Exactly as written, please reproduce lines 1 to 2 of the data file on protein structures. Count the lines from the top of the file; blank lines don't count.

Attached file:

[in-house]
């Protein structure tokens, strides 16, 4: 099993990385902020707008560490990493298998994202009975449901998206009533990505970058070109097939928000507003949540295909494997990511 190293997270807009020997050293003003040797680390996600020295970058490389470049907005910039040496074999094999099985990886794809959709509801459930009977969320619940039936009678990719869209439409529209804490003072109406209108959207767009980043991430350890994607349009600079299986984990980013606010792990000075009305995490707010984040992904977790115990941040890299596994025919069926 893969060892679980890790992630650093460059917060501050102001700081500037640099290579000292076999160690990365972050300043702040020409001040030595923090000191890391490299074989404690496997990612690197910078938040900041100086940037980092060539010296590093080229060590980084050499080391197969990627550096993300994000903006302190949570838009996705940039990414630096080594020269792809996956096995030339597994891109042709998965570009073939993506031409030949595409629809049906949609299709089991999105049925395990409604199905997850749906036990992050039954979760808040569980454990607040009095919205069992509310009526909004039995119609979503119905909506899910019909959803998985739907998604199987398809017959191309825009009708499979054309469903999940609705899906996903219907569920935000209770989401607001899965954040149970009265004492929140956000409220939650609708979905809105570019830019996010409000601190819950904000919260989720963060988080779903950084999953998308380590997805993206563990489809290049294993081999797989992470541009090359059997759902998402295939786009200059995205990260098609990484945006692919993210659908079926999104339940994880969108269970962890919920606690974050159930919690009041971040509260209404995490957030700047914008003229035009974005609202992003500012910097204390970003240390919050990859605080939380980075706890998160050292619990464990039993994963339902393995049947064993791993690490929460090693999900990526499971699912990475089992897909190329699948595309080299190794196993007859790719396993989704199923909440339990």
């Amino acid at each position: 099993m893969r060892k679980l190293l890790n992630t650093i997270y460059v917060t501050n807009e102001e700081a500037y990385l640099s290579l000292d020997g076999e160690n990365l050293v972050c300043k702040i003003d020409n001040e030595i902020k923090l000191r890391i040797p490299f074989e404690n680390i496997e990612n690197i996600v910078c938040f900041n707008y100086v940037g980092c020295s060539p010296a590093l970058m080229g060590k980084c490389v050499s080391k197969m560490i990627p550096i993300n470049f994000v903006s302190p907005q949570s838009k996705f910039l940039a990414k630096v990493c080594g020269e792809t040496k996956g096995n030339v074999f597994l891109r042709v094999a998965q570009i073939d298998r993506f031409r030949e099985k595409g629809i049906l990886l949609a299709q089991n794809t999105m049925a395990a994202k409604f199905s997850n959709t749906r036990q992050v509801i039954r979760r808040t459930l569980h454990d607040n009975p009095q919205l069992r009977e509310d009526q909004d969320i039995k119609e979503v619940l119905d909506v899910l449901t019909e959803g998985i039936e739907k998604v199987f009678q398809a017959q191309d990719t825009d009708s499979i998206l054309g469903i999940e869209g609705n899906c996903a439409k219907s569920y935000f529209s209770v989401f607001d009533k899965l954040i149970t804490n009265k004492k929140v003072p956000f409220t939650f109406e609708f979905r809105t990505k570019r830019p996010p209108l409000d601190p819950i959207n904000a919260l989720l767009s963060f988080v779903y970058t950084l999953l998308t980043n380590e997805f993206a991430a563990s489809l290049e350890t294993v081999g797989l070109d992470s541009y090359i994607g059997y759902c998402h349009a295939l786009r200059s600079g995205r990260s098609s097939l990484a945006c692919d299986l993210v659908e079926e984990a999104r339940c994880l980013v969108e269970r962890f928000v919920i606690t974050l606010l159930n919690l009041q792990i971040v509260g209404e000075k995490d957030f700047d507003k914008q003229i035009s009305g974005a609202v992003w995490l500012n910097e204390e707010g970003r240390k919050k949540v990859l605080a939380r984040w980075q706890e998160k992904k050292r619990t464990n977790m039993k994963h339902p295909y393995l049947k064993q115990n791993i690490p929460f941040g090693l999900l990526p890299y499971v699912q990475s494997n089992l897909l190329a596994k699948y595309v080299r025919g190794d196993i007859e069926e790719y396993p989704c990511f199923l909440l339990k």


[in-house]
């Protein structure tokens, strides 16, 4: 099993990385902020707008560490990493298998994202009975449901998206009533990505970058070109097939928000507003949540295909494997990511 190293997270807009020997050293003003040797680390996600020295970058490389470049907005910039040496074999094999099985990886794809959709509801459930009977969320619940039936009678990719869209439409529209804490003072109406209108959207767009980043991430350890994607349009600079299986984990980013606010792990000075009305995490707010984040992904977790115990941040890299596994025919069926 893969060892679980890790992630650093460059917060501050102001700081500037640099290579000292076999160690990365972050300043702040020409001040030595923090000191890391490299074989404690496997990612690197910078938040900041100086940037980092060539010296590093080229060590980084050499080391197969990627550096993300994000903006302190949570838009996705940039990414630096080594020269792809996956096995030339597994891109042709998965570009073939993506031409030949595409629809049906949609299709089991999105049925395990409604199905997850749906036990992050039954979760808040569980454990607040009095919205069992509310009526909004039995119609979503119905909506899910019909959803998985739907998604199987398809017959191309825009009708499979054309469903999940609705899906996903219907569920935000209770989401607001899965954040149970009265004492929140956000409220939650609708979905809105570019830019996010409000601190819950904000919260989720963060988080779903950084999953998308380590997805993206563990489809290049294993081999797989992470541009090359059997759902998402295939786009200059995205990260098609990484945006692919993210659908079926999104339940994880969108269970962890919920606690974050159930919690009041971040509260209404995490957030700047914008003229035009974005609202992003500012910097204390970003240390919050990859605080939380980075706890998160050292619990464990039993994963339902393995049947064993791993690490929460090693999900990526499971699912990475089992897909190329699948595309080299190794196993007859790719396993989704199923909440339990």